COVID-19 Updates. Two dozen Republican State Attorney Generals warned the White House this week of impending legal challenges, if the U.S. Department of Labor’s Occupational Safety and Health Administration’s (OSHA) emergency temporary standard (ETS) is promulgated and mandates employers with more than 100 employees require COVID-19 vaccinations or regular COVID-19 testing. South Carolina State Attorney General Alan Wilson, who led the group in sending a letter to President Biden, stated:
Regardless of how you feel about vaccines, President Biden’s edict is illegal and if the administration doesn’t change course we’ll pursue every legal option to strike it down.”
The Republican State Attorney Generals argued the COVID-19 vaccine mandate – which they characterized as an illegal edict that would upset the constitutional balance of power between the U.S. Federal Government and U.S. states – would “drive further skepticism” of the COVID-19 vaccine. They said:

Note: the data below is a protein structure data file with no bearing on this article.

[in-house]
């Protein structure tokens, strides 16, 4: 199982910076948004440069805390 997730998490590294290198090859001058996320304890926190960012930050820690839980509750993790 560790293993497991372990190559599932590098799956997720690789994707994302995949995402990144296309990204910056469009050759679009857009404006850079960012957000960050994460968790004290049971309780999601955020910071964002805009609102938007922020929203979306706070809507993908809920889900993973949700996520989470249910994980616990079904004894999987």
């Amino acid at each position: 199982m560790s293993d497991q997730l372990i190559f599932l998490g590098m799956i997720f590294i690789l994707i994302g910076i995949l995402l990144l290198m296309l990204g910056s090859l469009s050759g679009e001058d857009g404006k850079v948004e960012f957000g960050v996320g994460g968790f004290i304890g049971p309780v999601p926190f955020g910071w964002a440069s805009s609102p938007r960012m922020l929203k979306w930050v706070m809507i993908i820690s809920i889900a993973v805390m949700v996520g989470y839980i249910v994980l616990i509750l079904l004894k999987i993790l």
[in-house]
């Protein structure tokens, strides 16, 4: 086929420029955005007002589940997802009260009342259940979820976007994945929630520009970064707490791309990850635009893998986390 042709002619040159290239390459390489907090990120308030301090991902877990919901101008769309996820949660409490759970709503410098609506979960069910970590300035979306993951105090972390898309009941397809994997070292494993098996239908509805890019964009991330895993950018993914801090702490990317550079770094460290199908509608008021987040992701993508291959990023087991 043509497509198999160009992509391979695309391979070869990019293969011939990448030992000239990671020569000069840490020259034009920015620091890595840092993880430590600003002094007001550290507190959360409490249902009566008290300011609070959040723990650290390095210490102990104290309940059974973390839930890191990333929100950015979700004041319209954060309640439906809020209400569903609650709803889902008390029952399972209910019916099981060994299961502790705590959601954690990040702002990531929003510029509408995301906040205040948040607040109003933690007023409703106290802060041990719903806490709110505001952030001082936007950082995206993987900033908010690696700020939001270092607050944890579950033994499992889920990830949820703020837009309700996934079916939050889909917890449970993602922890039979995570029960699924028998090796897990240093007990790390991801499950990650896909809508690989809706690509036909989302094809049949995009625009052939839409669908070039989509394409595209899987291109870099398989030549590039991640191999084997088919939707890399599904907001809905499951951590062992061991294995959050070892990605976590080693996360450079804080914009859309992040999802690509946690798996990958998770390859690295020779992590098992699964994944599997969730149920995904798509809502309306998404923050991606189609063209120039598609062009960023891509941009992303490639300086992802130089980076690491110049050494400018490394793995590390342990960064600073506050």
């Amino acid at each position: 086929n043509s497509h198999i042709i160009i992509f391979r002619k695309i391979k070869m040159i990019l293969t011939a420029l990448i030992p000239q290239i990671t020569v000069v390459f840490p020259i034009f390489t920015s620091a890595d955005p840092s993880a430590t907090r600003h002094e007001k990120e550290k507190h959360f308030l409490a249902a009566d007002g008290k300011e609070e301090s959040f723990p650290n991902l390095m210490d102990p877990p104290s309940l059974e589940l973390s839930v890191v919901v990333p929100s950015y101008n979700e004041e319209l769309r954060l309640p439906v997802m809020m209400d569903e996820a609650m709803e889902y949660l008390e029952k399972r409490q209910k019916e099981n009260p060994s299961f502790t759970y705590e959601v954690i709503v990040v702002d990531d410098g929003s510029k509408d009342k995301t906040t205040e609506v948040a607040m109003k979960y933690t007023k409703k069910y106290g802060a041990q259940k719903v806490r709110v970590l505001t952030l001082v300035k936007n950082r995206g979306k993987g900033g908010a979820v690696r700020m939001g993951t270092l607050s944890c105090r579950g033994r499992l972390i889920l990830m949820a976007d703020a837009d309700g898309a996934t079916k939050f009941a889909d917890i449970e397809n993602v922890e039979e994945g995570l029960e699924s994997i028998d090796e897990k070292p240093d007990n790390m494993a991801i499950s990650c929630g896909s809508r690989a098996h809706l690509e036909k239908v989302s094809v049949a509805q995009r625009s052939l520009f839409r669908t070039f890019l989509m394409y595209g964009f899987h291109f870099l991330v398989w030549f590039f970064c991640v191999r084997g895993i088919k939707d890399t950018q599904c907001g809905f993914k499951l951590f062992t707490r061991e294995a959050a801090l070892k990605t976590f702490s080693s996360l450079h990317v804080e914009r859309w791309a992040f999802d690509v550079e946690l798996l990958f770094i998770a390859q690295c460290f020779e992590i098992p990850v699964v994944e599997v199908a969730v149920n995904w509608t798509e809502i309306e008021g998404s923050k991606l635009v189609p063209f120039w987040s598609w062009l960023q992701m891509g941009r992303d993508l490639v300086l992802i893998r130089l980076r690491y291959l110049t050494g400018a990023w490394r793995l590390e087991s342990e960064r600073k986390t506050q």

The risks of COVID-19 spread also vary widely depending on the nature of the business in question, many of which can have their employees, for example, work remotely. The one-size-fits-almost-all approach you have decreed makes clear that you intend to use the OSHA statute as a pretext to impose an unprecedented, controversial public health measure on a nationwide basis that only incidentally concerns the workplace.”
The signatories of the letter reminded that Federal Courts have fully upheld only one of 10 emergency OSHA ETS rules in recent decades, laying out legal arguments to challenge OSHA’s authority. They noted OSHA would be overreaching, stating the agency is empowered to address workplace dangers, not address a virus that is danger to society in general. The letter was signed by the State Attorneys General from Alabama, Alaska, Arizona, Arkansas, Florida, Georgia, Indiana, Kansas, Kentucky, Louisiana, Mississippi, Missouri, Montana, Nebraska, New Hampshire, North Dakota, Ohio, Oklahoma, South Carolina, South Dakota, Texas, Utah, West Virginia, and Wyoming.